Low expectations for disabled kids
Over the weekend I’ve been working my way through the remaining boxes put in the cupboard under the stairs when we moved house almost 18 months ago. And so I came across a scrap book stuffed with Jenny’s old certificates, mostly for swimming. I’d glanced at the certificates before but hadn’t really paid attention to the wording.
The scrap book appeared to start with the ‘learning to swim’ type certificates followed by results for competitions. It was only when I translated the certificates into a timeline that something very odd struck me.
It starts with Jenny’s first swimming certificate: ‘Leeds City Council – Department of Education’ Beginners’ certificate for swimming 10 yards (dated October 1981). Next, the Preliminary certificate for 25 yards, from February of the following year. By July 1982, when Jenny was 13, she’d been presented with the Second certificate: ‘jump or dive into the water and swim 75 yards’. They must have waived the ‘jump or dive’ bit.
So far so good, steady progress. But turn over another page in the scrap book and I got a sense of déjà vu.
What’s this? Dated 10 May 1984, a rudimentary Banda printed certificate signed by the head teacher, saying that Jenny had gained ‘The Tadpole Award’. What’s going on? A certificate surely aimed at primary school kids, given to a 15-year-old. Then worse still, on the page opposite, another of those 75-yard Second certificates for swimming – this one dated January 1985, almost three years after she’d first achieved that distance.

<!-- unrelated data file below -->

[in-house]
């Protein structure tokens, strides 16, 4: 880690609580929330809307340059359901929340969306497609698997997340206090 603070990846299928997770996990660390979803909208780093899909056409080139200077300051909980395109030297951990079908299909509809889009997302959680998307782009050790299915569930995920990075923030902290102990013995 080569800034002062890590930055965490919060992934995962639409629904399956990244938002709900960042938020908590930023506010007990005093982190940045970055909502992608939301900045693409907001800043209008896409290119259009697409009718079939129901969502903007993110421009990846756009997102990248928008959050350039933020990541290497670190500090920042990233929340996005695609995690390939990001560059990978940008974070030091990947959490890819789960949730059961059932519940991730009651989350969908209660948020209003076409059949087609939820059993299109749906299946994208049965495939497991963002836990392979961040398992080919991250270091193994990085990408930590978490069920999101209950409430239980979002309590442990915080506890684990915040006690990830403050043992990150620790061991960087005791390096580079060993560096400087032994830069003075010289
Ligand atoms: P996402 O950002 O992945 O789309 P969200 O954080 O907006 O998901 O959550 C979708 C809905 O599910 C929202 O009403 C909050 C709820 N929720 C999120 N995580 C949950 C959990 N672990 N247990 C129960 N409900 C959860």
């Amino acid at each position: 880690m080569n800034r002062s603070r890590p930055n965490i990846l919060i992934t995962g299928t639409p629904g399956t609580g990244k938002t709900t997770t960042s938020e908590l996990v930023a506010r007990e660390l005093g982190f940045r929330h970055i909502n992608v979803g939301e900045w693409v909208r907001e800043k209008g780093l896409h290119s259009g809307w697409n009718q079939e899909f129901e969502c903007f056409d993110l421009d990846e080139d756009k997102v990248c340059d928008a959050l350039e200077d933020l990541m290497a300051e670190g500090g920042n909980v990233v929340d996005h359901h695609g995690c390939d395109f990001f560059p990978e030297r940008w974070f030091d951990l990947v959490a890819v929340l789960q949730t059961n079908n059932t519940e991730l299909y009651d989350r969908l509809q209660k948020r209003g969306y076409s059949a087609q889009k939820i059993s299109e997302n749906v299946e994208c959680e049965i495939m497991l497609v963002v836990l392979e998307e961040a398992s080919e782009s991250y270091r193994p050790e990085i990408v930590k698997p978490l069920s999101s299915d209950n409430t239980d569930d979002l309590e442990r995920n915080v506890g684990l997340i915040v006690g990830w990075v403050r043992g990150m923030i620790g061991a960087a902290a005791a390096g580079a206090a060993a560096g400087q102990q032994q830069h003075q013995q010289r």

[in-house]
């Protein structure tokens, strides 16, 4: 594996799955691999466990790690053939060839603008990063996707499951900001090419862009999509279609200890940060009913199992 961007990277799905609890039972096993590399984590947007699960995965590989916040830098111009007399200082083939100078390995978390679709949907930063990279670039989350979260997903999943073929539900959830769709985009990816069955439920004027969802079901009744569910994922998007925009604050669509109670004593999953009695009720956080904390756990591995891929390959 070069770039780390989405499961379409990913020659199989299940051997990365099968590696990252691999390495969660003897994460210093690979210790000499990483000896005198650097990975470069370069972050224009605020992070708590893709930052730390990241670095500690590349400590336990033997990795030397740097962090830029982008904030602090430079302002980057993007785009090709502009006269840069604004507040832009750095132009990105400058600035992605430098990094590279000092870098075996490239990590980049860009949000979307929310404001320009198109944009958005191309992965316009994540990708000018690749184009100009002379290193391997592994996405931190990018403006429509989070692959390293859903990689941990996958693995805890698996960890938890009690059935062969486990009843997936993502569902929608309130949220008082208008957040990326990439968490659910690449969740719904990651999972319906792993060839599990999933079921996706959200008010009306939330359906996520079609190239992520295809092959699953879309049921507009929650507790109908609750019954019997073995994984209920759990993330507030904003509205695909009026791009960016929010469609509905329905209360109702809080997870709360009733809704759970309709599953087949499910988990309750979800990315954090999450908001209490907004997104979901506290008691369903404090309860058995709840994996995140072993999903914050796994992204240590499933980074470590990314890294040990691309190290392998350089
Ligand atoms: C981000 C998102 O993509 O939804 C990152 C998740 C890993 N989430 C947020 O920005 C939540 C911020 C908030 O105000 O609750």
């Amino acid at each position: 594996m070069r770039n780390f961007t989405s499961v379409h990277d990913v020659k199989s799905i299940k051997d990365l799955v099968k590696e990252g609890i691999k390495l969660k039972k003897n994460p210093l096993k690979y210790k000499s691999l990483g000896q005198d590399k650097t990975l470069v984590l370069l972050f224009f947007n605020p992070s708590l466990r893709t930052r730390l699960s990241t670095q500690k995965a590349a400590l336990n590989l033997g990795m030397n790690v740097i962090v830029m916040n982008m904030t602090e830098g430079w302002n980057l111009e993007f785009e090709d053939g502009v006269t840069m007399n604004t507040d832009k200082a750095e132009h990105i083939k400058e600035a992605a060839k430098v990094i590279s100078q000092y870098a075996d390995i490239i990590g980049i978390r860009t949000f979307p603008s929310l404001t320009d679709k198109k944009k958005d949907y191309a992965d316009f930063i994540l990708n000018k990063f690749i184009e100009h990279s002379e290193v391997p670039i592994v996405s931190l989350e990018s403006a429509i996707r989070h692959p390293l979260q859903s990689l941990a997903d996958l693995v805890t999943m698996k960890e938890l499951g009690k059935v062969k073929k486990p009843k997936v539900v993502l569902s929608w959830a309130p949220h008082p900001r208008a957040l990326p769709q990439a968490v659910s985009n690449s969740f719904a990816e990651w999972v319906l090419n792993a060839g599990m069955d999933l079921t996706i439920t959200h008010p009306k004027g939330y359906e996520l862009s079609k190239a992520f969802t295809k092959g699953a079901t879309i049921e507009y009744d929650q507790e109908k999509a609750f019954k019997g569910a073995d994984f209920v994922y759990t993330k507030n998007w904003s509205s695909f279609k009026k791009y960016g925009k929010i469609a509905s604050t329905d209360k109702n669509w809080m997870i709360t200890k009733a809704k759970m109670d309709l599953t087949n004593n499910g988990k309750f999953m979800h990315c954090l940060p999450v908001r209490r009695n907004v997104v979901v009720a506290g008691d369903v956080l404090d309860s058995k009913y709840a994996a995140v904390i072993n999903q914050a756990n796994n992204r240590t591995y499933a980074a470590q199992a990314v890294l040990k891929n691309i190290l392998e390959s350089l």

It all reminded me of Jenny’s spelling tests in her primary school years. Aged 8, she’d come home each week with a list of 20 words to learn. It was encouraging as the words were similar, if not more complicated, than those I was leaning at a ‘mainstream’ school. Better still, Jen was getting taught the components of English grammar, something our primary school teachers barely touched on.
Well it would have been encouraging, but two years later she came home with spelling test lists of vocabulary which were easier to spell than the ones she’d mastered at the start. I know the teachers had their work cut-out to cater for a group of disabled children with a wide range of ability. Yet there seemed to be a complete lack of continuity.
This, if anything, brings the lack of expectation regarding attainment into sharp focus. If Jen’s experience was typical, then disabled children really got a raw deal in 1970s and 80s education.
That aside, the remainder of the scrapbook contains at least half a dozen swimming certificates from galas and competitions, most of which Jenny won. And I know Jenny enjoyed mastering the swimming.